The abiding image of the last World Cup in South Africa 2010 for many England fans was of Mesut Ozil leaving Barry for dead on the half-way line on the way to completing the 4-1 rout of our men in red. But for me, it was a statistic that existed before a ball was even kicked in anger that haunts me the most. The average age of the squad was 28.7 years old; beating a long-standing record from 1954.
Capello’s choice to inexplicably leave out Theo Walcott; his hat-trick hero from Croatia, in favour of the 28 year old Shaun Wright-Phillips epitomised this for me. He seemed unable to waver for one minute from the view that experience is always better than youthful exuberance. While Sven taking Walcott and Lennon to Germany in 2006 was almost certainly a step too far in the other direction, at least he seemed to understand the need for a feeling of freshness that they could provide.
We are all too aware of England’s dour display throughout the 2010 tournament and, although it did bring an end to the international careers of some members of the squad, many more would stay on to remain an integral part of future teams.
With England scraping through qualifying for Euro 2012 still relying on the old guard of Ferdinand, Lampard, Terry and Cole, Roy Hodgson was placed in a no-win situation when given the manager’s job so soon to the beginning of the tournament. I can understand his decision to stick with experience in order to avoid embarrassment, and at least that was achieved.
I believe that the fast approaching Brazil World Cup presents Hodgson with a fantastic opportunity to pick those with promise and potential. Despite the complaints of many fans of the national team, there is in fact plenty of English talent bursting onto the scene at the same time. Southampton exhibits the prime examples of this; providing Callum Chambers, Nathaniel Clyne, Luke Shaw, James Ward-Prowse, Adam Lallana, and Jay Rodriguez to the pot of England lions.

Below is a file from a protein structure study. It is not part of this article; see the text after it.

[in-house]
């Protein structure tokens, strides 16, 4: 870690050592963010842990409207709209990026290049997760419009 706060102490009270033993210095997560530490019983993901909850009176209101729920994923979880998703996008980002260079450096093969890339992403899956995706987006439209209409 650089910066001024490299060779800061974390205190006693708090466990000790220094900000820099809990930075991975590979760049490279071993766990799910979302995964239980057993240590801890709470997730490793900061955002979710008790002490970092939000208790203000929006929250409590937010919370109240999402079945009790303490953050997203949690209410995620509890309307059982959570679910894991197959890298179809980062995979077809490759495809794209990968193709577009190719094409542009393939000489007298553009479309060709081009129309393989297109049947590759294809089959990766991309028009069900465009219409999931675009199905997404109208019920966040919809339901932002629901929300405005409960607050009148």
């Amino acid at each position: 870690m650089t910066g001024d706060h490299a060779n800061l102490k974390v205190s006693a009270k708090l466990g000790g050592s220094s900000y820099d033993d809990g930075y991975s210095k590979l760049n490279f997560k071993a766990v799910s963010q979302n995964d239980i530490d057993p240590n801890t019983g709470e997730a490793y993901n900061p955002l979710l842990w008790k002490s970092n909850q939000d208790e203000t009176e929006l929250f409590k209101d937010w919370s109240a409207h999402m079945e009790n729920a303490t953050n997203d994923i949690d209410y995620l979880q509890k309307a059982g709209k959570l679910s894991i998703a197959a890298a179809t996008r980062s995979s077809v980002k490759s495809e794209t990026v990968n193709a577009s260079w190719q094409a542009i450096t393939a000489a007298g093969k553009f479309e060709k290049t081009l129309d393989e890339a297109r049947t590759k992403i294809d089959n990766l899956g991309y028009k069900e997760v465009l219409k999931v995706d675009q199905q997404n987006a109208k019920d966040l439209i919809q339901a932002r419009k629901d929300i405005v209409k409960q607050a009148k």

It is perhaps even the case, if Brendan Rodgers is to be believed, that England has the best young player in Europe at their disposal. Raheem Sterling has shone in a Liverpool shirt for most of the year but has come to the fore most noticeably in the latter half of the season. It is even more impressive that these performances have come at a time when the pressure at Anfield has been mounting with their title challenge. Rather than being phased by the situation, the Jamaican-born winger has grown in the lime-light.
Recent man of the match displays to go along with frequent goal and assist contributions have drawn the attention of outside observers. People were left staggered by the composure he exhibited to calmly shimmy past Joe Hart and Vincent Kompany in the clash against Man City. But the truth is, he has been putting in these sorts of performances on a much more regular basis. While he possesses an entirely different set of skills to a young Wayne Rooney, I believe that he can have a similar impact on this summer’s World Cup as Rooney did in Euro 2004. With mavericks like this, England can give themselves a chance to shock a few.
Hodgson has shown a degree of faith in some of these players in friendly internationals before the tournament proper, but should take this a step further. Give the young guns their heads, and not only do they have the chance to grow together, but the element of surprise that many continue to demonstrate on a weekly basis in league football could push England further than we all expect in Brazil.
Do you think Roy should place his trust in the youngsters to do us proud in Brazil? Or do we need as much tournament experience as possible? Let us know your thoughts using Match Chat or tweet us.